Don’t Get Sucked Into a Leadership Vacuum: 5 Questions for Better Communication

leadership vacuum

Don’t Get Sucked Into a Leadership Vacuum: 5 Questions for Better Communication

Life is messy. However, we want everything to fit into a neat little box. That’s why we have things like organizational charts and the Business Model Canvas. However, life isn’t that clean-cut. There are often responsibilities that fall in between the cracks because they don’t directly apply to everyone. For instance, have you ever been in a work situation where everybody agrees there is a problem, but nobody is necessarily equipped (or willing) to take it on by the horns? Or, even worse, there’s been a problem for years but nobody has acknowledged or cared that it exists. When a leader is disillusioned about their team’s lack of motivation and direction, it is called a leadership vacuum.

[Related: 21 Key Questions: Business Model Canvas]

Here are some signs you might have a leadership vacuum in one or more areas of your organization:

 

  • You can’t seem to gauge an accurate pulse on your organization.
  • Morale and motivation seem low.
  • Communication is happening virtually, but not in-person (The pandemic created some reason for this, but as the restrictions lift it’s important to safely re-emphasize the value of connectivity and presence)
  • People are just doing their job, nothing more.
  • More people have individual professional goals than group alignment

 

There are many ways to ensure that you’re not sealed off from the needs of your team and business. In fact, most of them can be summed up in this one word: systems. Leadership vacuums exist for two reasons:

1. Growth is a process (the perfect business doesn’t just happen from the get-go!)

2. We don’t analyze our work closely enough.

Luckily, smart business people have latched onto the latter issue and developed a robust understanding of something called systems work. This idea really got off the ground from the scientific management movement of the early 1900s. The emphasis of that movement was primarily directed toward industrial production. Most of the scientific management techniques, attitudes, and concepts have found their way into modern organizations. In short, Scientific Management teaches: If you study work and analyze what you’re doing, you will find a way to do it better and easier, and you will get greater production because you eliminate wasted effort.

[Related: 3 Steps to Developing Business Systems]

Ask yourself the following questions to systemize and close any leadership vacuum:

 

1. What work is currently being done?

2. What work needs to be done in order to achieve the collective vision?

3. How is my team motivated? Are they behind the vision I want to support?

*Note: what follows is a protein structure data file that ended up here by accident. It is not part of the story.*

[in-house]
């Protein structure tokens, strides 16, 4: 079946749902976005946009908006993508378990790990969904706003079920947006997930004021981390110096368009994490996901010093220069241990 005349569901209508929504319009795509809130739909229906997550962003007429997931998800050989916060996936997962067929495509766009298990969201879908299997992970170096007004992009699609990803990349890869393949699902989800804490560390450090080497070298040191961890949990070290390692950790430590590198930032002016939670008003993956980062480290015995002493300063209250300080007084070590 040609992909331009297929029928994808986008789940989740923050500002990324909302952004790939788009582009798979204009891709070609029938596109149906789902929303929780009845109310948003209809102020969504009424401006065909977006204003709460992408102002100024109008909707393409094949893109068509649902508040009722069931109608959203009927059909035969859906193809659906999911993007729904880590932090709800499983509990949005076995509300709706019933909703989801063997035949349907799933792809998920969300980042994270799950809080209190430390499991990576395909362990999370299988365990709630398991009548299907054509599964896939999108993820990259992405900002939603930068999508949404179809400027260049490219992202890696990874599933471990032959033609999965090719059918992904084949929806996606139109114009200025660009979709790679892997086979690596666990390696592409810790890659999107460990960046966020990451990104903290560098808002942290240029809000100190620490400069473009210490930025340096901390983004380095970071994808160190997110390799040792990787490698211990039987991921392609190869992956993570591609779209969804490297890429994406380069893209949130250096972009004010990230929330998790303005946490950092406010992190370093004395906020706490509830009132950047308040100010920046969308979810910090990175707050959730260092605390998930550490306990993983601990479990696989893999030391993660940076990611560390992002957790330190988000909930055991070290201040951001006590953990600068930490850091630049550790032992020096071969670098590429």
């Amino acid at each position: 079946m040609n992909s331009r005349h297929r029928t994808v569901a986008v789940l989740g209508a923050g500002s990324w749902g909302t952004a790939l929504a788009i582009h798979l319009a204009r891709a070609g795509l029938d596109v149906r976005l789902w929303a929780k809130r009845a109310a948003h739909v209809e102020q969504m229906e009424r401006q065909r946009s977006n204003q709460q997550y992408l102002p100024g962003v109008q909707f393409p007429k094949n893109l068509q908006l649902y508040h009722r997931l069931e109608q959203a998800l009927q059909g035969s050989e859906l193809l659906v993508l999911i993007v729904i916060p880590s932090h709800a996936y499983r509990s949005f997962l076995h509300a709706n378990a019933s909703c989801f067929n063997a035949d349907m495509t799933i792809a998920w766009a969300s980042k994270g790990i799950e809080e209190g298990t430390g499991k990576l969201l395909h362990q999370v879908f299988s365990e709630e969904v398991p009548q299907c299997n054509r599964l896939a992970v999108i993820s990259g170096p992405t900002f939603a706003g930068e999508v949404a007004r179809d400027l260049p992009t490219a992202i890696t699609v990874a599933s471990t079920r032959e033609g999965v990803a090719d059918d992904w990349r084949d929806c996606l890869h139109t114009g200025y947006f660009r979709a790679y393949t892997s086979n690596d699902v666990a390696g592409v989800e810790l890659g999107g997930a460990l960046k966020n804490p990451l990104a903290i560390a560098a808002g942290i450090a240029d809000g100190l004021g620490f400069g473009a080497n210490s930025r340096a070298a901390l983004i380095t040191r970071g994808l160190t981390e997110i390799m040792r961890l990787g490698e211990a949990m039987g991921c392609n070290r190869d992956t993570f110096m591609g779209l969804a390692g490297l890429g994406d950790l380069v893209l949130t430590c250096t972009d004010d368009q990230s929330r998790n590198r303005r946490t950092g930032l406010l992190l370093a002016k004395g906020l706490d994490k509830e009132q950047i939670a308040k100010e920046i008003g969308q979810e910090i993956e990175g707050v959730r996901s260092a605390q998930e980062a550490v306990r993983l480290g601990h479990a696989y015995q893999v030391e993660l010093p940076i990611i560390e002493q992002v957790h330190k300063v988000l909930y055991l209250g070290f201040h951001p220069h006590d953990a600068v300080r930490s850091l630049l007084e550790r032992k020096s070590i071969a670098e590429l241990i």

4. Who is best suited to conduct that work?

5. How can I measure the success of that work? (AKA, what are key performance indicators, such as website pageviews or amount of dollars that would demonstrate the profitability of the system?)

Many of these questions need to be adapted and asked to your teammates as well. The main reason gaps occur in leadership is because of a lack of communication. In organizations where systematizing the work has never been done before, it becomes necessary to actually interview everyone to clearly identify what work is being done. In running small businesses, there have been times when I needed to sit my team down and have them each go through everything they do on a daily and weekly schedule. This helped us to redirect our efforts in a more efficient way. Interviewing your people is the best way to get a clear picture so you can systematize accordingly. Once you get a system in place, it’s important to record it. If it’s not in writing, it doesn’t count.

The End Result:

 

Systemization is a worthy process because it frees up more space for innovation and growth. When you are in the beginning stages of an organization, a leader’s time is spent roughly 70% on routine work and 30% on developmental work. Routine work includes the day-to-day necessary tasks, whereas development work includes study, research, forecasting, and decision making. It contains project work, unique situations, rare problems, emergencies, and addressing any gaps that come from missing goals or poor performance in general. Many leaders have a preference for developmental work.

Here’s the good news— over time the ratios will flip in your favor. Systems are efficient because they create a blueprint for predicting vacuums before they even happen. Among several other factors, it makes it to where really effective leaders can spend 70 percent of their time on developmental work and only 30 percent on routine. In the end, that leaves more time for you to focus on what you love.

Billy Epperhart
Billy Epperhart
billy@billyepperhart.com
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